Every college student this year and for the next few years needs to graduate with a major in “Go-Getting,” as the article below implies. Grads need at least one if not two solid internships and work experience from jobs in retail, fast food, child care or yard work. These experiences, if well done, can show employers how students think, work as a team and lead others to positive goals, which is something recruiters look for during the interview process. Companies today want to know that the grads they hire aren’t just a good bet for the entry level, but for the long term as well. Data shows that companies spend an average of $40,000 training new hires. If those grads go on to be promoted to positions of more responsibility or better, start new divisions within their company, they will be fueling future economic growth. There is no better way to ensure job security than having outcomes which directly impact and create business growth.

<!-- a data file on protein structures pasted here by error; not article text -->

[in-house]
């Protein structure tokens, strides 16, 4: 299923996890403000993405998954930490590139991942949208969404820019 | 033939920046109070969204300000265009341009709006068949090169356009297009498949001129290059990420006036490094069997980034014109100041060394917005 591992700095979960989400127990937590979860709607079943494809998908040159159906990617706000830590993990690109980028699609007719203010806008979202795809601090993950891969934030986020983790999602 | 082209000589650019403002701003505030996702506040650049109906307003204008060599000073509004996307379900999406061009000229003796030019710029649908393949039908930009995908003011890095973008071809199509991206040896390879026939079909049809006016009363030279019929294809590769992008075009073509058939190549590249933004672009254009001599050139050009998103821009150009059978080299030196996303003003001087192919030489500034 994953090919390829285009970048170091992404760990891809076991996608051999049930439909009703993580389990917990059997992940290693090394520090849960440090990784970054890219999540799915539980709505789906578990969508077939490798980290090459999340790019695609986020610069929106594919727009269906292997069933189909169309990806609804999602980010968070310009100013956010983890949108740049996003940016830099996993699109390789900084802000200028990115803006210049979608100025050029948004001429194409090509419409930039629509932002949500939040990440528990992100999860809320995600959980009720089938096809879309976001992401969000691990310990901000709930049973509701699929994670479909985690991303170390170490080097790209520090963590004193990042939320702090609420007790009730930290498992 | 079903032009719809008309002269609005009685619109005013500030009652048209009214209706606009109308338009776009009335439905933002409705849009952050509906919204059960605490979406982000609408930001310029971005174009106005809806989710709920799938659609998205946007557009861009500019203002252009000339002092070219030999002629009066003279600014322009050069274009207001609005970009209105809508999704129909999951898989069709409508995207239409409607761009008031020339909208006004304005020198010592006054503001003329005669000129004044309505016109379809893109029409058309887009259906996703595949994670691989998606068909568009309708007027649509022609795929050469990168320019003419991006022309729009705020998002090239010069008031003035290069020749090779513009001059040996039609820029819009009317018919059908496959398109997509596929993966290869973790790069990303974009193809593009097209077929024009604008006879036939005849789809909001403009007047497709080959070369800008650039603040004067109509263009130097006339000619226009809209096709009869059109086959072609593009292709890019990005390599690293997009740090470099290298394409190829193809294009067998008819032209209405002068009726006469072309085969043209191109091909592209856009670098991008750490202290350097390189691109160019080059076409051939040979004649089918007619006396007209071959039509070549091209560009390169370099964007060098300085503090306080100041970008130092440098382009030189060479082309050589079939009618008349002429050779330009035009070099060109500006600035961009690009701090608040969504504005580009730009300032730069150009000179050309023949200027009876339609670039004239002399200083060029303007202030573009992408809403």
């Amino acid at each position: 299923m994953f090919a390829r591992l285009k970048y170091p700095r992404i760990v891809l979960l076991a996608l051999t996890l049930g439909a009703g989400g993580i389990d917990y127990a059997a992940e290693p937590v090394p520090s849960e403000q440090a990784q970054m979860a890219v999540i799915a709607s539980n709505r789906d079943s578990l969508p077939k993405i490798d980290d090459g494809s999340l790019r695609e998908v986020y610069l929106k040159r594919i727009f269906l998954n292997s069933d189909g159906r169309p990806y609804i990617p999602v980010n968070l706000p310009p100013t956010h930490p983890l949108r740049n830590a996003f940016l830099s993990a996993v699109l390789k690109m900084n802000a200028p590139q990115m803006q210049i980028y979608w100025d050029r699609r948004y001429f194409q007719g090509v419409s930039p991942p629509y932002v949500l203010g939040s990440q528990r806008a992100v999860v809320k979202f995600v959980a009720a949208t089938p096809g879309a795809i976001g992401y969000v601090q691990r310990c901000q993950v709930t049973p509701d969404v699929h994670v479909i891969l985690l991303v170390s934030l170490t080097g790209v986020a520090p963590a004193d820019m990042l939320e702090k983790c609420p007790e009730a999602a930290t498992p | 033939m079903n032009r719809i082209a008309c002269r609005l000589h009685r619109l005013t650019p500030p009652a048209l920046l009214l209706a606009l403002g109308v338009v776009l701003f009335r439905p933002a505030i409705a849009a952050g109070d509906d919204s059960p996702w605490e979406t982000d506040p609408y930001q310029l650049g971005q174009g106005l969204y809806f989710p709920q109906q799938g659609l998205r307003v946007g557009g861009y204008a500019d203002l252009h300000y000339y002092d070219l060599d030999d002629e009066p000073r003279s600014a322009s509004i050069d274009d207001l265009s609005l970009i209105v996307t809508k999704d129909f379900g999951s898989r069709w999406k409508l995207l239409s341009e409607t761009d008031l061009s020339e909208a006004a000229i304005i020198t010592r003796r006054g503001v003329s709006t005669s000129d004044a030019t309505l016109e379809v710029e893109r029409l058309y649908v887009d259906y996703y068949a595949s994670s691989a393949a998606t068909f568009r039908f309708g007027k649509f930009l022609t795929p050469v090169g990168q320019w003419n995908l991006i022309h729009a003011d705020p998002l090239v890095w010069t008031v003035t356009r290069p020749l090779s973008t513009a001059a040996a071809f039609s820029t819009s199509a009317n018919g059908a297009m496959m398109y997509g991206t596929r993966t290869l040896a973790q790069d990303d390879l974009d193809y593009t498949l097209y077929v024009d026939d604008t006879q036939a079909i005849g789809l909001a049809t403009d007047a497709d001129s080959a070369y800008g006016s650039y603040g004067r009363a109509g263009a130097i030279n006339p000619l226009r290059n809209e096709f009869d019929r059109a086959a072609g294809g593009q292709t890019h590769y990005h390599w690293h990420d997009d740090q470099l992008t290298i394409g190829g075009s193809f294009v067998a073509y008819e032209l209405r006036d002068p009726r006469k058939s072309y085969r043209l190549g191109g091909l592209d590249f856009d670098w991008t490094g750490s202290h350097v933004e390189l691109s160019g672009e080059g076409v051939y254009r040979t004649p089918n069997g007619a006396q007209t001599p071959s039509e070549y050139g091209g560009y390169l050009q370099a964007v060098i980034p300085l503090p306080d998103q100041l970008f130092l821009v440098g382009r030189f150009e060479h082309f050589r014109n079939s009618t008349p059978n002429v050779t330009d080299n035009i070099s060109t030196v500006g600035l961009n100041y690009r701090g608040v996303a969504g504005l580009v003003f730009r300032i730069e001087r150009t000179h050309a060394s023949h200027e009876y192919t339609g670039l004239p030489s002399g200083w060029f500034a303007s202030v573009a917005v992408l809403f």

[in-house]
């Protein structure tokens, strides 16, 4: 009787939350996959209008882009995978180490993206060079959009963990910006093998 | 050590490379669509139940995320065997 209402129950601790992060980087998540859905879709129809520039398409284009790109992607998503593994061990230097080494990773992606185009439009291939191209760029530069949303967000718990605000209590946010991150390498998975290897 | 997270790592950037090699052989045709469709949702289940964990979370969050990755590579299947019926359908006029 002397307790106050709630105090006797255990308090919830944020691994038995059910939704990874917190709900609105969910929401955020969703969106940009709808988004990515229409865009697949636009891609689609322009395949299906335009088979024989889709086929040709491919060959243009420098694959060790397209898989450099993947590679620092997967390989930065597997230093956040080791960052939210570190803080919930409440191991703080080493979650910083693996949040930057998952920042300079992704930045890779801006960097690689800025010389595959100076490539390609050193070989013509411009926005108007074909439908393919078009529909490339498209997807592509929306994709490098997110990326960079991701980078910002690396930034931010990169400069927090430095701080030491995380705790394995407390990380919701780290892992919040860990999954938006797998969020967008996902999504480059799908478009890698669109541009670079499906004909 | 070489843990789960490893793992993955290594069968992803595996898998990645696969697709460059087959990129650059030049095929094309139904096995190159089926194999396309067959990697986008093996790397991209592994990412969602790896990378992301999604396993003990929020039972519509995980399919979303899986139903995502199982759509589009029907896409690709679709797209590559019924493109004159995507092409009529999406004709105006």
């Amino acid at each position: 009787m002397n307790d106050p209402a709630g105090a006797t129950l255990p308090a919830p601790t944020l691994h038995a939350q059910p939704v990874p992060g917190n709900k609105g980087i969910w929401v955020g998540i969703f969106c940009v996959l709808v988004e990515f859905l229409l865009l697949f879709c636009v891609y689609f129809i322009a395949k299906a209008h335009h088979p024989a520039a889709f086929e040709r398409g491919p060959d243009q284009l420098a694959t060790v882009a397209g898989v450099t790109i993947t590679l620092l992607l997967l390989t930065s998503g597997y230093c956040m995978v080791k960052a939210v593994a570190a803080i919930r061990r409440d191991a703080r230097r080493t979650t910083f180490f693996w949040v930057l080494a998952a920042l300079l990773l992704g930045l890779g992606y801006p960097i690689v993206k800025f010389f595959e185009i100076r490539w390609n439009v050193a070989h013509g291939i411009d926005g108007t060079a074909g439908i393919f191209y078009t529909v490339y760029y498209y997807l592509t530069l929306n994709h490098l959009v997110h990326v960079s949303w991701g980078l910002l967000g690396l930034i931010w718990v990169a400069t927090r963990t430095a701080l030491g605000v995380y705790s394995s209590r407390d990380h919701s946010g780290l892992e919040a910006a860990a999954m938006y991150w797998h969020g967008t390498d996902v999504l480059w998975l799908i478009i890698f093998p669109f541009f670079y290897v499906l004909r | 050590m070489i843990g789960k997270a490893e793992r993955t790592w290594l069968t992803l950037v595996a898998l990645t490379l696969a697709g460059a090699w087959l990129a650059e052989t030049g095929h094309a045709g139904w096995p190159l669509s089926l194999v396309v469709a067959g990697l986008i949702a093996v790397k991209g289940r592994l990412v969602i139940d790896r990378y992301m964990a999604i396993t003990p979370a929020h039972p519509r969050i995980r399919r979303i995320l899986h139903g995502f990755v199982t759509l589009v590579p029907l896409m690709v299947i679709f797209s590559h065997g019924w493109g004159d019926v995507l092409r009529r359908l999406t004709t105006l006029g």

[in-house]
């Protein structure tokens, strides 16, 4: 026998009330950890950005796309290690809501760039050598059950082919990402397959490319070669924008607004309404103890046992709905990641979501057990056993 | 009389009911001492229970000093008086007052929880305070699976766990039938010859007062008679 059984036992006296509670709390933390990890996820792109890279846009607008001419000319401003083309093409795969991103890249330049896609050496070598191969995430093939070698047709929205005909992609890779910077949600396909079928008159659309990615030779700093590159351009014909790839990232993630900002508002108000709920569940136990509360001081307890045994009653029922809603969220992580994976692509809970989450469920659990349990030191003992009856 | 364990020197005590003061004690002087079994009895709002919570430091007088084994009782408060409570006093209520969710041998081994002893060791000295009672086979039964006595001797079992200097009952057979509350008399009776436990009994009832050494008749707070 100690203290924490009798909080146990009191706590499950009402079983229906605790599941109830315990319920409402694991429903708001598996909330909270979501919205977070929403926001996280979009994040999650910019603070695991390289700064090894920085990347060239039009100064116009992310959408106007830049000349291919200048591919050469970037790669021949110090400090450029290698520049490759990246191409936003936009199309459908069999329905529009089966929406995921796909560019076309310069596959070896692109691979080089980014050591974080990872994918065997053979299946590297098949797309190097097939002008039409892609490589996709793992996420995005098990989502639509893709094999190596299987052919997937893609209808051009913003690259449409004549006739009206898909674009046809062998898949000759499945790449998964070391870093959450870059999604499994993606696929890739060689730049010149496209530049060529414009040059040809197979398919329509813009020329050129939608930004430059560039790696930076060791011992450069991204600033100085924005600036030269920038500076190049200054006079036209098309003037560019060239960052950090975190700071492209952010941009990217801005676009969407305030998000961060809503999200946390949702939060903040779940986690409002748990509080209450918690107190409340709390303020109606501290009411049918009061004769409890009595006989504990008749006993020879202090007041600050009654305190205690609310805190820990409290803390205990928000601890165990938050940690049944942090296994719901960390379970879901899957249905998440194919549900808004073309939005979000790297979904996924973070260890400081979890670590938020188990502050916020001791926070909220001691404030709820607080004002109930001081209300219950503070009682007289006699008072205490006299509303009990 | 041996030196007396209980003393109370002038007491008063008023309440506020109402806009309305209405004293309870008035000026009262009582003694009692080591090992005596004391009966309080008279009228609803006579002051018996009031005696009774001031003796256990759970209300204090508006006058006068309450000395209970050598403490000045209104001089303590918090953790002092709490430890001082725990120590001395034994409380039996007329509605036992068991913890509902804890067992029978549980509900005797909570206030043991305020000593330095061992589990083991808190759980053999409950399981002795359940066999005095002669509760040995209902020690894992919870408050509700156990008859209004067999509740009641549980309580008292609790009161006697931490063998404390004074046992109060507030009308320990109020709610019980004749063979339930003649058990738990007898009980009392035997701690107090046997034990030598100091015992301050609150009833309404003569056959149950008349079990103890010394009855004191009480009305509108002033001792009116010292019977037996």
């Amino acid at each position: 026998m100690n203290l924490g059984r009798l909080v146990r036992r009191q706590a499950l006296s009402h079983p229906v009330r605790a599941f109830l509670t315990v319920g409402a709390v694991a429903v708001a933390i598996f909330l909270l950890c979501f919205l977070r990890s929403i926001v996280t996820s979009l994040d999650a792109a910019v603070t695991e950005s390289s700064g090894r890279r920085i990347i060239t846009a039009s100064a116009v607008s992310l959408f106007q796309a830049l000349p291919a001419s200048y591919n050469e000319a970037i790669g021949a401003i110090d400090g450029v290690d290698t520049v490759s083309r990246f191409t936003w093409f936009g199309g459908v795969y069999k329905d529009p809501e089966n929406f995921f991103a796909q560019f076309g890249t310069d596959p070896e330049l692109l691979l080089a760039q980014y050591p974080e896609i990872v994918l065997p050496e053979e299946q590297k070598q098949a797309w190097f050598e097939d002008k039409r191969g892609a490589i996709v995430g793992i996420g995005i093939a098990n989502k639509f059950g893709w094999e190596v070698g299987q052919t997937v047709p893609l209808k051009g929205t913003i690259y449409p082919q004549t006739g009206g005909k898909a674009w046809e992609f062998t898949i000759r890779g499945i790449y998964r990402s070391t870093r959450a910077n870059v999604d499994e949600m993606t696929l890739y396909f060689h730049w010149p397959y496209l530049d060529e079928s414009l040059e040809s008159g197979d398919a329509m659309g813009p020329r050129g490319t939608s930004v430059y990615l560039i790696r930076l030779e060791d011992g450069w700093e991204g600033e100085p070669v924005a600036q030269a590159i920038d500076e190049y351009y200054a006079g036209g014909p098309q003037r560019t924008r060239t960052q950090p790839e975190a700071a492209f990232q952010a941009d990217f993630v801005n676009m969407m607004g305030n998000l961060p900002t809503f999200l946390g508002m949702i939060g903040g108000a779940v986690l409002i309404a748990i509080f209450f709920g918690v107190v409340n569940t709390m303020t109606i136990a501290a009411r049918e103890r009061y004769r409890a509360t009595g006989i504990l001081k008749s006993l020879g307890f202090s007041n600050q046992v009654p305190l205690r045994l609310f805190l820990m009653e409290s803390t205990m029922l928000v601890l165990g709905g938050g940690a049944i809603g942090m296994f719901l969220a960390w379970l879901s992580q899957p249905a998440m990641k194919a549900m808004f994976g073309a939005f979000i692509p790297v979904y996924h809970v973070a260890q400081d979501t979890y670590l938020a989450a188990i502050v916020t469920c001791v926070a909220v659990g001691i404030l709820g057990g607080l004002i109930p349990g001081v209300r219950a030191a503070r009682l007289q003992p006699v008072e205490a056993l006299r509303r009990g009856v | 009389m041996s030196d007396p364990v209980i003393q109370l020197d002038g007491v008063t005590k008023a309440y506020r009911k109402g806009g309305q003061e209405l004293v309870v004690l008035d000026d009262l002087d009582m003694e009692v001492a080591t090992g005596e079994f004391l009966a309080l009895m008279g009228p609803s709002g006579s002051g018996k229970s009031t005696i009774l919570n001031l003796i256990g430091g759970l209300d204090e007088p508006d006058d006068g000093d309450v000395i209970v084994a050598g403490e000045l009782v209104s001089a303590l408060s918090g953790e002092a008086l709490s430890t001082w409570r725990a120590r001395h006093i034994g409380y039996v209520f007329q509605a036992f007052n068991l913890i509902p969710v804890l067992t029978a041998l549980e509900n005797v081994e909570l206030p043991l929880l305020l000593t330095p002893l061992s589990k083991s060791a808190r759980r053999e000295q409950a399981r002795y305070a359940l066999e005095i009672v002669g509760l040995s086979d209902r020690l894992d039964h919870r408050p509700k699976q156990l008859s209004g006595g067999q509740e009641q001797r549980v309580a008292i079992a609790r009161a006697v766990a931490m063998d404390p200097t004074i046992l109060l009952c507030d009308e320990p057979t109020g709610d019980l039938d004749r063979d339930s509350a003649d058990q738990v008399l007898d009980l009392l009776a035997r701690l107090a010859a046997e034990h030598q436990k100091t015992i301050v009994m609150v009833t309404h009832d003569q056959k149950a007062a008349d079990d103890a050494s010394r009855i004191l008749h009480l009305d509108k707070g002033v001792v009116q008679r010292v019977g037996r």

Wall Street Journal
By EILEEN GUNN
Reorganizations grab fewer headlines than job losses, but they are common in a recession, and often precede or follow layoffs. And they can be as just as disheartening. It can be difficult to figure out where you fit in as management changes are made, new work groups are formed, and you find yourself working for a new boss. To survive, you’ll need to adapt, while also assessing the future of your job.
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